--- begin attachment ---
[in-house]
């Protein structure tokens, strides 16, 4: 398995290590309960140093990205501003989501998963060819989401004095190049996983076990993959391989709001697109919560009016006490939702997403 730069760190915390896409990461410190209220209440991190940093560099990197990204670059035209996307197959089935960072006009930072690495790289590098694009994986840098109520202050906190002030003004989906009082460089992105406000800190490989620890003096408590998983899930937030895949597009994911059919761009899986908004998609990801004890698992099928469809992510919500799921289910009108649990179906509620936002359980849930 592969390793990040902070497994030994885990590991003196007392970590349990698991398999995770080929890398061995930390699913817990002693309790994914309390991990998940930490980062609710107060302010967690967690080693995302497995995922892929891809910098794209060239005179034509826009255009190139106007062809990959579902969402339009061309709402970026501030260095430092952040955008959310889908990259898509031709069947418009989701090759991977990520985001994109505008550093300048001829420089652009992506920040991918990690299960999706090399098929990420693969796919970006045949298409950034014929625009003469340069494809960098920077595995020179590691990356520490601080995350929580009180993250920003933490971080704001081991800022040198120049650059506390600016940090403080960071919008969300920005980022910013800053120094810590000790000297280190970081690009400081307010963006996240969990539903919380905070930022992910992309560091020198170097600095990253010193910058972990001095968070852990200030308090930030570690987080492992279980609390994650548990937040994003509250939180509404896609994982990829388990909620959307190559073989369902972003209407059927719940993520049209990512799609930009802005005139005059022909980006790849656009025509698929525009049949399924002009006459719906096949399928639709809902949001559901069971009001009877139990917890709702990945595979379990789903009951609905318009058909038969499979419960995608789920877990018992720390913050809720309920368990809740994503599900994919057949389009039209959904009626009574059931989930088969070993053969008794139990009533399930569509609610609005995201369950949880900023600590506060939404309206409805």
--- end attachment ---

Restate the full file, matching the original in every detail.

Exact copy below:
[in-house]
């Protein structure tokens, strides 16, 4: 398995290590309960140093990205501003989501998963060819989401004095190049996983076990993959391989709001697109919560009016006490939702997403 730069760190915390896409990461410190209220209440991190940093560099990197990204670059035209996307197959089935960072006009930072690495790289590098694009994986840098109520202050906190002030003004989906009082460089992105406000800190490989620890003096408590998983899930937030895949597009994911059919761009899986908004998609990801004890698992099928469809992510919500799921289910009108649990179906509620936002359980849930 592969390793990040902070497994030994885990590991003196007392970590349990698991398999995770080929890398061995930390699913817990002693309790994914309390991990998940930490980062609710107060302010967690967690080693995302497995995922892929891809910098794209060239005179034509826009255009190139106007062809990959579902969402339009061309709402970026501030260095430092952040955008959310889908990259898509031709069947418009989701090759991977990520985001994109505008550093300048001829420089652009992506920040991918990690299960999706090399098929990420693969796919970006045949298409950034014929625009003469340069494809960098920077595995020179590691990356520490601080995350929580009180993250920003933490971080704001081991800022040198120049650059506390600016940090403080960071919008969300920005980022910013800053120094810590000790000297280190970081690009400081307010963006996240969990539903919380905070930022992910992309560091020198170097600095990253010193910058972990001095968070852990200030308090930030570690987080492992279980609390994650548990937040994003509250939180509404896609994982990829388990909620959307190559073989369902972003209407059927719940993520049209990512799609930009802005005139005059022909980006790849656009025509698929525009049949399924002009006459719906096949399928639709809902949001559901069971009001009877139990917890709702990945595979379990789903009951609905318009058909038969499979419960995608789920877990018992720390913050809720309920368990809740994503599900994919057949389009039209959904009626009574059931989930088969070993053969008794139990009533399930569509609610609005995201369950949880900023600590506060939404309206409805």